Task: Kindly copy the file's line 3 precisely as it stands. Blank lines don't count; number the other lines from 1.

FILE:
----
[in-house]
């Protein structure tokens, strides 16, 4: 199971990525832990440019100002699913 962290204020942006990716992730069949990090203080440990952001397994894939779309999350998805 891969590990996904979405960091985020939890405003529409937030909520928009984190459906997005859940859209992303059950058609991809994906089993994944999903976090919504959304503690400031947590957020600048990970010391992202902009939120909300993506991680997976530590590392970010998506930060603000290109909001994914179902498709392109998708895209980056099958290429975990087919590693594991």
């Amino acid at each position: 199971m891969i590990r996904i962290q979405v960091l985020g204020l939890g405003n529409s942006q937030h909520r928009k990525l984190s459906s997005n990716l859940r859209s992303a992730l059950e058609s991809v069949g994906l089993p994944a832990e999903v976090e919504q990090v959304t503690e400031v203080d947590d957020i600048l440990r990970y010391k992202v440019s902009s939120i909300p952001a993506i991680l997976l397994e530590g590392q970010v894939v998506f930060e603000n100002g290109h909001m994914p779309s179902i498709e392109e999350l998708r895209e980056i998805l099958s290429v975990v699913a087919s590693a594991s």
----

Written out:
């Amino acid at each position: 199971m891969i590990r996904i962290q979405v960091l985020g204020l939890g405003n529409s942006q937030h909520r928009k990525l984190s459906s997005n990716l859940r859209s992303a992730l059950e058609s991809v069949g994906l089993p994944a832990e999903v976090e919504q990090v959304t503690e400031v203080d947590d957020i600048l440990r990970y010391k992202v440019s902009s939120i909300p952001a993506i991680l997976l397994e530590g590392q970010v894939v998506f930060e603000n100002g290109h909001m994914p779309s179902i498709e392109e999350l998708r895209e980056i998805l099958s290429v975990v699913a087919s590693a594991s």